Detailed records must be kept on your nonprofit, either on paper or through electronic means. Choose whichever system you prefer. Some important records you’ll need to keep copies of include your Articles of Incorporation, bylaws, IRS determination letter, and meeting minutes.
Before you can apply for licenses, permits, or tax-exempt status for your nonprofit, you’ll need a tax ID number. At the federal level, this is called an Employer Identification Number (EIN).
You’ll need to obtain an EIN for your nonprofit from the IRS. To apply, you can apply for one with the IRS or avoid the inconvenience and let us apply for you through our EIN service.
After you have an EIN, it’s time to get your nonprofit’s Idaho state Tax Identification Number (TIN). To do so, register with the Idaho Department of Labor and the Idaho State Tax Commission in Boise.
Within the state of Idaho, licensing requirements vary by your nonprofit’s industry, type of activity, and location. For example, if your nonprofit raises money with raffles or other charitable games, you must register with the Idaho State Lottery.
Unfortunately, there’s no one location where you can find all your licensing needs. Rather than figuring it out alone, let us do the legwork for you. Our business license report service will list all of the licenses and permits your nonprofit will require.
Next, you’ll file Form 1023 with the IRS to apply for tax-exempt status. There’s a long form and a short one. See the detailed instructions on the IRS’s website to determine which form suits your corporation.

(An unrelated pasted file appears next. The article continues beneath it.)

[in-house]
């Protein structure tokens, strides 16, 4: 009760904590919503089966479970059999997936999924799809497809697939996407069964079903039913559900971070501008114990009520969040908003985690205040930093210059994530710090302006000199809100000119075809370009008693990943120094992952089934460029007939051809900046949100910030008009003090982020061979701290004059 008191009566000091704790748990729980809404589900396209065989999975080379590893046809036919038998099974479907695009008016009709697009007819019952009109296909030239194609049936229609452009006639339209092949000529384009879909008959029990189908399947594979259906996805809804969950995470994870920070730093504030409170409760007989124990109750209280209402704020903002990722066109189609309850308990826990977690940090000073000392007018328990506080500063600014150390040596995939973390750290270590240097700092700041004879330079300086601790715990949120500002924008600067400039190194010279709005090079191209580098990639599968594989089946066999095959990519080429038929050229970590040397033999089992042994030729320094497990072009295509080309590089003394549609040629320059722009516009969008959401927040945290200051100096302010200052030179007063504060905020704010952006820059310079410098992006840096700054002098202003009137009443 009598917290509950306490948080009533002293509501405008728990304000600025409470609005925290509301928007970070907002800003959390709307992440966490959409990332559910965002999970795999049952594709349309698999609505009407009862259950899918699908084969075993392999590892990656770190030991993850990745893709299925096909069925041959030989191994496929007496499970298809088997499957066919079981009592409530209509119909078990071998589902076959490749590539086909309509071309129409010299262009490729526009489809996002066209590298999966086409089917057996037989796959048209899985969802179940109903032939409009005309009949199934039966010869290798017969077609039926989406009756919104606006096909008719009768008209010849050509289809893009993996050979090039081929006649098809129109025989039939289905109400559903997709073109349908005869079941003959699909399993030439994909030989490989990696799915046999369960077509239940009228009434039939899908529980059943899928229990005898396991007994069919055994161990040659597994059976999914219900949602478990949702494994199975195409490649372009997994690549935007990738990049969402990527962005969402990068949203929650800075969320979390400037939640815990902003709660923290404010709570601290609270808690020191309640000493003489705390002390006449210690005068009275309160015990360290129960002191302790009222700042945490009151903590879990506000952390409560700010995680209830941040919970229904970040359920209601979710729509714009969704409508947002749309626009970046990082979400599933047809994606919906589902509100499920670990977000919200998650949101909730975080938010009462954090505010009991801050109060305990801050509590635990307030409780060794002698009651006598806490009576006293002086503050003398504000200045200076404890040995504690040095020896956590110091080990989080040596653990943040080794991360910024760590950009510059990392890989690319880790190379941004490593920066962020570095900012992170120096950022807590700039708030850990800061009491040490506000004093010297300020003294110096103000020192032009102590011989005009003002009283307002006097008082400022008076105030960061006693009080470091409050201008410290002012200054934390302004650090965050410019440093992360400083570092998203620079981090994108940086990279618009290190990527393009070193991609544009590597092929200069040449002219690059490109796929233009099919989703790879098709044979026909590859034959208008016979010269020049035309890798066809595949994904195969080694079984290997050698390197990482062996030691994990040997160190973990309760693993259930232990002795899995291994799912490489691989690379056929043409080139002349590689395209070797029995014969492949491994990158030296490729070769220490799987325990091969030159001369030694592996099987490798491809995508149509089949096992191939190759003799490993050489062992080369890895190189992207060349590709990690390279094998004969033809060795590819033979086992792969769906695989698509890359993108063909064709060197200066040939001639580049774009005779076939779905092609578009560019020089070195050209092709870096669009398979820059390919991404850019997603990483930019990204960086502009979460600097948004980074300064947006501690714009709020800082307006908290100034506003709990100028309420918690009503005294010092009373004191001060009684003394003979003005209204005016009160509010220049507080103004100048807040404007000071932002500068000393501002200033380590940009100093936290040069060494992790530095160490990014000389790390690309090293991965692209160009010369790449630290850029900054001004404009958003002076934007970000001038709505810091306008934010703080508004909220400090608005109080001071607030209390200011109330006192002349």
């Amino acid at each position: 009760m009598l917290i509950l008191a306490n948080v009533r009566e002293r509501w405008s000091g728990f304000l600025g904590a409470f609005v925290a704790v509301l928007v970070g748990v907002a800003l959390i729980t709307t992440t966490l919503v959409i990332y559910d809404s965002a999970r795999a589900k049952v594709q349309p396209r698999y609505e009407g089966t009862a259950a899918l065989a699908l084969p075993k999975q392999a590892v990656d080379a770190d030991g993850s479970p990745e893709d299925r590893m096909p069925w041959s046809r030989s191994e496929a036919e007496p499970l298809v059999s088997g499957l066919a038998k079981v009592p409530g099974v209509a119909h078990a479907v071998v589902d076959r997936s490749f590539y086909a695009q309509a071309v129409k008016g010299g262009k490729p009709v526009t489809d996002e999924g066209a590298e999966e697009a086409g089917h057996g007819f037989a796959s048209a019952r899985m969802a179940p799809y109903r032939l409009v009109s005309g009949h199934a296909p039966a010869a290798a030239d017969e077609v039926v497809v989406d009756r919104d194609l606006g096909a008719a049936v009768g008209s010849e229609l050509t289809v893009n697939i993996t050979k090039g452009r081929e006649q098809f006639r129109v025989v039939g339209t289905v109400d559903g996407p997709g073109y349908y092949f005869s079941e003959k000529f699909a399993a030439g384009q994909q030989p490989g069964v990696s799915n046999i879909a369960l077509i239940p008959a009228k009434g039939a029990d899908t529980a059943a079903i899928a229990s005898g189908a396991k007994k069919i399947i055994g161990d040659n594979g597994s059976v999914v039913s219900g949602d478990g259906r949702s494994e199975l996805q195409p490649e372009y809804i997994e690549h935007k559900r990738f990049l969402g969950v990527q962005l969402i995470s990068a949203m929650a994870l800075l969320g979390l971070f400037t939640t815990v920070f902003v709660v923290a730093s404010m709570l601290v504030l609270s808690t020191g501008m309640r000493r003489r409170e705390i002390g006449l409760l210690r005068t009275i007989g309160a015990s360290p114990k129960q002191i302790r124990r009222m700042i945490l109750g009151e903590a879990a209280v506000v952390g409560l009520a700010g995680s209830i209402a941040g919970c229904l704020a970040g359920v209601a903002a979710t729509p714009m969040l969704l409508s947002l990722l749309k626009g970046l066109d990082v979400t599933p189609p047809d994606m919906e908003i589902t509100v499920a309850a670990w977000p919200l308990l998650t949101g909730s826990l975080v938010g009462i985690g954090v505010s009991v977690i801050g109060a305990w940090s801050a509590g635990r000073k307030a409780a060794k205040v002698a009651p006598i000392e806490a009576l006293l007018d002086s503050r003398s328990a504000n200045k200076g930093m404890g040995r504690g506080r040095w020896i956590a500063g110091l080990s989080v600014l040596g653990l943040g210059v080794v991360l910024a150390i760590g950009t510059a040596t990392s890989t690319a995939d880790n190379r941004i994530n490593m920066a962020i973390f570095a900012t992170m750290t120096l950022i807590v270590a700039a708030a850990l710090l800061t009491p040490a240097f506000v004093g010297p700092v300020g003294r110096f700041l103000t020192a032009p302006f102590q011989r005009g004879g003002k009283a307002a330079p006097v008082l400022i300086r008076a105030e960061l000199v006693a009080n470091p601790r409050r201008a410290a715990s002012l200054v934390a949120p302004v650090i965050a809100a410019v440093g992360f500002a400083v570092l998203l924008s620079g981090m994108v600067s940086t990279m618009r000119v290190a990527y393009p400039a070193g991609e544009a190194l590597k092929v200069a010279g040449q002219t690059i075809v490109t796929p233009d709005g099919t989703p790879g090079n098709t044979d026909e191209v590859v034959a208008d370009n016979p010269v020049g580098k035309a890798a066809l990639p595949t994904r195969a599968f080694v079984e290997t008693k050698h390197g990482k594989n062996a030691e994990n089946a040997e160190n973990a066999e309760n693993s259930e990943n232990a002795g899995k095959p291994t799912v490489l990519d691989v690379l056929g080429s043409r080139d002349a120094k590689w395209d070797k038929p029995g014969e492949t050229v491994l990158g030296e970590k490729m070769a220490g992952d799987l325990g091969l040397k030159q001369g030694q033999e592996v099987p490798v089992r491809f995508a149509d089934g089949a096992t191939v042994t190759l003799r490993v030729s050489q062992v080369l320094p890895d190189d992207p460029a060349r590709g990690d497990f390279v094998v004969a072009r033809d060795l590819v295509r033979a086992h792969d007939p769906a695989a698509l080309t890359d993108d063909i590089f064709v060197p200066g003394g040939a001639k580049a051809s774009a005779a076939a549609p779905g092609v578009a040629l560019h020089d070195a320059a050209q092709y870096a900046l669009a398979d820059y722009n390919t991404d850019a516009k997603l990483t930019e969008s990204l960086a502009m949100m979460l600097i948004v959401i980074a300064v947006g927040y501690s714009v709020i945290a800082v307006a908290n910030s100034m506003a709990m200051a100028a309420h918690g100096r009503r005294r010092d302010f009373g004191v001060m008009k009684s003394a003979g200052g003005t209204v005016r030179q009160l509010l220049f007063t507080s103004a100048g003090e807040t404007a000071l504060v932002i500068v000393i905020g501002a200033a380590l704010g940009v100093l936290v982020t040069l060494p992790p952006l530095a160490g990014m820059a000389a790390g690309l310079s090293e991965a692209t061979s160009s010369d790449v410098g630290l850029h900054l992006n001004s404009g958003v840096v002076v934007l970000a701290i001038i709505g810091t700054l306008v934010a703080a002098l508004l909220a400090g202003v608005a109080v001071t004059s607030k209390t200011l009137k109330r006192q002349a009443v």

After your application is processed, the IRS will send you a determination letter. Once the IRS approves your nonprofit’s tax-exempt status, you’ll be exempt from Idaho’s state corporate income tax.
Nonprofits who receive 501(c)(3) tax-exempt status from the IRS are automatically exempt from Idaho’s income tax. Information and requirements to obtain exemption from other state taxes, including sales tax, are available from Idaho’s State Tax Commission.
If you’re going to have employees you need unemployment insurance as well as worker’s compensation. Other types of insurance for nonprofits in Idaho are general liability and property insurance. However, insurance needs vary by industry and other factors. We encourage you to discuss your nonprofit’s particular needs with a qualified insurance agent.
Like any business entity, your nonprofit corporation will have assets, including donations, and expenses to manage. You’ll need a bank account to keep track of all this. To open an account, you’ll need your Articles of Incorporation and EIN.
At ZenBusiness, we are proud to support small businesses through a variety of different tools and services. Whether you need a registered agent service or are looking to register a domain, our goal is to help you stay on the road to success. Check out our services, and contact us today to see how we can help you grow your company.
If the founder works for the nonprofit as an employee, then they are entitled to a reasonable salary.
If a nonprofit has net earnings, the money must be used to fulfill the nonprofit’s purpose.
Businesses that serve charitable, religious, scientific, or educational functions and forbid distributing profits to owners can be 501(c)(3) nonprofit corporations.
Yes. Nonprofits in Idaho can sell products. To have fundraising sales in Idaho, your nonprofit needs a permit from the state.